In the current study, the irregular lipid homeostasis was observed in rats administered alloxan alone, and this finding corroborates with several other studies [25, 26]. This effect has resulted in increased cholesterol ration and atherogenic risk index. SPA at selected dosages seems to sufficiently mitigate dyslipidemia via reducing storage form of fat (triglycerides) and increasing HDL-C to an extent comparable to metformin. Treatment with SPA moderated LDL-C, VLDL-C, and total cholesterol level in the plasma of alloxan rats. Several other alcohol extracts of medicinal plants have been documented with antidyslipidemic effects in alloxan and another model of diabetes rats. Akinloye and Solanke [25] reported a marked reduction in serum triglyceride, total cholesterol, high-density lipoprotein, and low-density lipoprotein cholesterol in alloxan-induced hyperglycemic rats treated with Pigeon pea methanol extract. Sapium ellipticum leaf ethanol extract has been reported to maintain lipid homeostasis in streptozocin-induced diabetic rats [27].

In addition to the hypoglycemic effect and moderation of dyslipidemia, the leaf extract exhibited medicinal efficacies by reducing some markers of tissue injuries. SPA decreases plasma activities of ALT, AST, and ALP activities which were increased in alloxan diabetic rats in this study. Administration of alloxan could have resulted in leakage of these enzymes from the liver and some other tissues into circulation, indicating the injury of these tissues. The effect of SPA on liver enzyme markers is in agreement with several other studies on medicinal plant effects in diabetic rats [27, 28].

Administration of methanol extract of Struchium sparganophora leaves to alloxan diabetic rats moderated tissue oxidative stress markers in the selected tissues. Oxidative stress in the selected tissues, as seen in alloxan diabetes rats, occurs when superoxide dismutase, catalase, and glutathione systems (the endogenous antioxidant system) which effectively break down hydrogen peroxide and hydroperoxides to harmless molecules are compromised as a result of overproduction of reactive species [29]. It has been reported in several studies that alloxan (a glucose analog used for diabetic models in animals) caused an increase in markers of oxidative stress in the liver, kidney, and pancreas of rats [30,31,32]. Also, diabetes has been reported to have a detrimental effect on the activities of endogenous antioxidant enzymes, and concentrations of antioxidant substances [33]; these effects are often attributed to uprising reactive oxygen species that further lead to organ impairment. In fact, one of the mechanisms through which alloxan pathophysiology occurs in the pancreatic β-cell is selective inhibition of thiol groups which serve as a glucose sensor for triggering glucose-induced insulin secretion [34]. Our study revealed that the methanol extract of Struchium sparganophora leaves may be a good source of exogenous antioxidants for rat tissues. The extract increased the level of reduced glutathione (a thiol antioxidant) and decreased the tissue concentration of malondialdehyde (a product of oxidized lipid). In addition, this plant may help in the process required in the reduction and/or scavenging of free radicals. The extract, either administered in combination or alone, increased the SOD and GST activities in the liver and pancreas, while it also increases catalase activities in the liver and kidney. Some therapeutically promising antidiabetic medicinal plants and plant products have been documented with similar antioxidant efficacy [35,36,37,38].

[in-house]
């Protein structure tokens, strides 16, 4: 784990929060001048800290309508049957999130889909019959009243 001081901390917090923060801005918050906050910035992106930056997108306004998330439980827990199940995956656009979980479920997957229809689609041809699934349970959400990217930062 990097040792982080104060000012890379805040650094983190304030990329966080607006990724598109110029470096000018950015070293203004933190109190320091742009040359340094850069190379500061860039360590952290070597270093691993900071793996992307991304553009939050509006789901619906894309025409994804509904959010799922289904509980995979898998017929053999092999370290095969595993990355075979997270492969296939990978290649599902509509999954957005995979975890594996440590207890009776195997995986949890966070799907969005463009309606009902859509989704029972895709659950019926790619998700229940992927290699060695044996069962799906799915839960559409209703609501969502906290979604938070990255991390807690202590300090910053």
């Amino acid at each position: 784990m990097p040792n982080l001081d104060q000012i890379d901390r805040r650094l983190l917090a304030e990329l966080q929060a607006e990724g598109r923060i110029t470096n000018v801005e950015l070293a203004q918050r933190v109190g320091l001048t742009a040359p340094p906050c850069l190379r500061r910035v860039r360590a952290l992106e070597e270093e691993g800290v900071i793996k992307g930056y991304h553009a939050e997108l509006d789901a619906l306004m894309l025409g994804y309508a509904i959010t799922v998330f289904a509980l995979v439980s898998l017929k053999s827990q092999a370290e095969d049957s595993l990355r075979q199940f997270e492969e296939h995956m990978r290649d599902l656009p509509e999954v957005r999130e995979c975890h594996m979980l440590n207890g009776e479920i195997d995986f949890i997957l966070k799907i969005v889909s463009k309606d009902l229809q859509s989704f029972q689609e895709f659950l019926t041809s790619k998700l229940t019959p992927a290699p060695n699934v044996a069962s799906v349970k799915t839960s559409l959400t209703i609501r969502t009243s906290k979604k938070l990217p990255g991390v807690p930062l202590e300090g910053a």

The methanol extract of Struchium sparganophora leaves (SPA) exhibited worthy antihyperglycemic, antidyslipidemic, and antioxidant efficacies when administered alone or in combination with metformin in alloxan diabetic rats. These effects are achieved by the extract through its ability to moderate dyslipidemic events, and reduce markers of oxidative stress in alloxan-induced diabetic rats.

Availability of data and materials

All data is available upon request.





Atherogenic index




Cardiac index


Fasting blood glucose


Reduced glutathione




High-density lipoprotein cholesterol


Low-density lipoprotein cholesterol






Superoxide dismutase


Methanol extract of Struchium sparganophora


Total cholesterol


Total protein


Very-low-density lipoprotein cholesterol


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We acknowledge the laboratory technologists of the Department of Biochemistry, Lead City University, Ibadan, Nigeria.


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All authors have read and approved the submission of this manuscript. AMA designed and organized the project, FOA monitored the laboratory works and was involved in the internal review of the manuscript, OMO was involved in the writing and internal review of the manuscript, BAO was involved in the bench work and funding of the research, and OAA monitored the progression and supervised the project.

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Adeosun, A.M., Asejeje, F.O., Ighodaro, O.M. et al. Hypoglycemic, antidyslipidemic, and antioxidant activities of methanol extract of Struchium sparganophora leaves in alloxan-induced oxidative stress-mediated diabetes in rats. Futur J Pharm Sci 6, 59 (2020).